Based on the observed homology between the C-termini of CpmB and SP (Figure 8), we introduced the corresponding mutations (R202K and I203T) individually into the RIIK motif of SP (strains ST196 and ST358). Like the corresponding residues in CpmB, both residues form numerous contacts with CP in the 80α procapsid (Figure 7; Table 2). As expected, both mutations were lethal to the phage (Table 3). In the few plaques that formed, R202K had reverted to Arg. In order to identify second-site mutants in CP that might compensate for the SP defects, we generated R202S and R202E (strains ST278 and ST279), for which two base substitutions would be required for reversion. These mutations were also lethal (Table 3) and no compensatory mutations or revertants were identified. All mutations at R202 were also unable to mobilize SaPI1, demonstrating that this defect could not be compensated by wildtype CpmB (strains ST197, ST366 and ST367; Table 3).

Table 3
Genetic analysis of 80α and SaPI1, listing the S. aureus strains and the genotypes of the 80α prophages and SaPI1 elements that they harbor.

SaPI1 also includes the tst::tetM insertion that confers tetracycline resistance. The corresponding phage titers (PFU/ml) and tetM transducing titers (TU/ml) are from filtered lysates resulting from induction with mitomycin C. Titers of mutations considered lethal or greatly impaired are shown in red; titers that are essentially wildtype are shown in green. WT = wildtype; N/D = not determined.

StrainPhageSaPI1Phage titerSaPI1 titer
RN10616WT8.70E + 10
RN10628WTWT5.10E + 081.33E + 08
ST196SP R202K<10
ST197SP R202KWTN/D<10
ST278SP R202S<10
ST366SP R202SWT<101.67E + 01
ST279SP R202E<10
ST367SP R202EWTN/D<10
ST358SP I203T1.00E + 02
ST368SP I203TWT1.71E + 026.67E + 06
ST469SP I204L5.33E + 10
ST417SP A198I1.00E + 01
ST454SP A198IWT<104.18E + 06
ST384CP M52L1.30E + 10
ST415CP M52Q1.00E + 01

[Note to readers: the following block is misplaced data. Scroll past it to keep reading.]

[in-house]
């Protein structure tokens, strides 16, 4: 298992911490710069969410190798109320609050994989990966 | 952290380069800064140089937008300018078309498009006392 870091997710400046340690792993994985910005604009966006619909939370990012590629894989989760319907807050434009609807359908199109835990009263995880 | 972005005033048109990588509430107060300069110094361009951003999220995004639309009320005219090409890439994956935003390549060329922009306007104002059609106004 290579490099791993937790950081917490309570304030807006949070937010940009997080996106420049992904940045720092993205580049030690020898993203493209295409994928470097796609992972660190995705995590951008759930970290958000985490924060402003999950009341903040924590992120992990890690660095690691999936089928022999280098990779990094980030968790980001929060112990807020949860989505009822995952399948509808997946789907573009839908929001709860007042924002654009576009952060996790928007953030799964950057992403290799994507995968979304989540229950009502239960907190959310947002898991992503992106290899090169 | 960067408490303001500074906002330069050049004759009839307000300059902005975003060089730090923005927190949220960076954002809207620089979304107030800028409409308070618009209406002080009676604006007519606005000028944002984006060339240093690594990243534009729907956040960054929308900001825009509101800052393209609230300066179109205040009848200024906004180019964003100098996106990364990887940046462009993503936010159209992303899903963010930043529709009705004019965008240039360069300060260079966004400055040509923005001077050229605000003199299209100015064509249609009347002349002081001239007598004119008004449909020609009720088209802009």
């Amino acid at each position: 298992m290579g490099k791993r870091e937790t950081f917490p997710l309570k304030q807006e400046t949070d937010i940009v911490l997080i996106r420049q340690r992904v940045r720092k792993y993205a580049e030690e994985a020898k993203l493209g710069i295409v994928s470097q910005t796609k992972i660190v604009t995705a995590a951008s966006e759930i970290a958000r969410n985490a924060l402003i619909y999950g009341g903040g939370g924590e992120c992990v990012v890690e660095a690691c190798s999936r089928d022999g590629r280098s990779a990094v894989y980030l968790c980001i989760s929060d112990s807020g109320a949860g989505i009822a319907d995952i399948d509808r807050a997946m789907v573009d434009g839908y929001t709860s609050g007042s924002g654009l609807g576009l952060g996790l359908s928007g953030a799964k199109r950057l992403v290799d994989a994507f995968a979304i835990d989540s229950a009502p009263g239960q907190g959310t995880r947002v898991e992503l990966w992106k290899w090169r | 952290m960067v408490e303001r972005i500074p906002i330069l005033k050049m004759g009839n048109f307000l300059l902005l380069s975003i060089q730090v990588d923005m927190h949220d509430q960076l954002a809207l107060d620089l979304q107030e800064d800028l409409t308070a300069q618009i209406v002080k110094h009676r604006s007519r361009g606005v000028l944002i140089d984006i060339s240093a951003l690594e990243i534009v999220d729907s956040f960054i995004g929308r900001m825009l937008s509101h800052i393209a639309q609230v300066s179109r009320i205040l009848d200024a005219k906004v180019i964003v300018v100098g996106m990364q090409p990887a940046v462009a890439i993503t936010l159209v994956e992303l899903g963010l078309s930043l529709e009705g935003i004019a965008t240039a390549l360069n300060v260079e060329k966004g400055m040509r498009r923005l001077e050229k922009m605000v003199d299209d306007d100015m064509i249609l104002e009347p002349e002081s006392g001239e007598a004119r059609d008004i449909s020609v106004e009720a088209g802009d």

ST481CP M52QWT<103.00E + 01
ST385CP Y123C1.47E + 10
ST466SP::CpmBCTD2.70E + 09
ST467SP::CpmBCTDWT9.00E + 069.25E + 05
ST468SP::CpmBCTDCpmB::SPCTD6.80E + 069.00E + 05
ST458WTCpmB::SPCTD1.80E + 089.60E + 08
ST465SP R202ECpmB::SPCTD<101.40E + 02

For the SP I203T mutant, compensatory mutations resulting in plaque formation appeared at low frequency in both SP and CP. Pseudo-revertants of I203T included I203M, I203L and I203K, suggesting that a long, hydrophobic side chain is important at this position. I203T was also rescued by a second mutation in SP (K201I), possibly by recovering the local hydrophobicity. In the CP, compensatory mutations occurred in M52, which was repeatedly replaced by Leu and Ile, and Y123, which changed to Cys (Figure 8), suggesting an involvement of these residues in SP binding. Neither M52L nor Y123C introduced separately into 80α affected phage titers (strains ST384 and ST385; 32). In the 80α procapsid structure, M52 is located in helix α1 in the N-arm of CP and is not directly involved in interactions with SP I203T or other residues in the RIIK motif. Instead, it interacts with I197 and A198 in the SP α-helix (Figure 7B). The M52L mutation might therefore strengthen these hydrophobic interactions. Consistent with this, an M52Q mutant was lethal to the phage (ST415) and was unable to mobilize SaPI1 (ST481; Table 3). Mutation of A198 to Ile was also lethal to the phage, presumably because there is insufficient space for the bulky side chain (ST417; Table 3). The other site of compensatory mutations, Y123, is not involved in SP interactions, but instead interacts with residues in the N-arm of CP (Figure 7B), suggesting a more indirect effect on SP binding.

Surprisingly, both 80α SP mutants I203T and A198I (strains ST368 and ST454, respectively) mobilized SaPI1 with near-wildtype (RN10628) transducing titers (Table 3), producing capsids that were predominantly small (99% for ST368, n = 119; 97% for ST454, n = 176), although for ST368 (I203T), most of the capsids (86%) were procapsids rather than full virions (Figure 9A,B). Apparently, CpmB is able to compensate for certain lethal defects in SP, presumably by providing the required scaffolding interaction with CP. In light of this, it is perhaps surprising that SaPI1 could not compensate for mutations at R202. Presumably, the R202 defect extends beyond the scaffolding function of SP that can be compensated by CpmB. For example, R202 may be involved in portal incorporation or interaction with CpmA.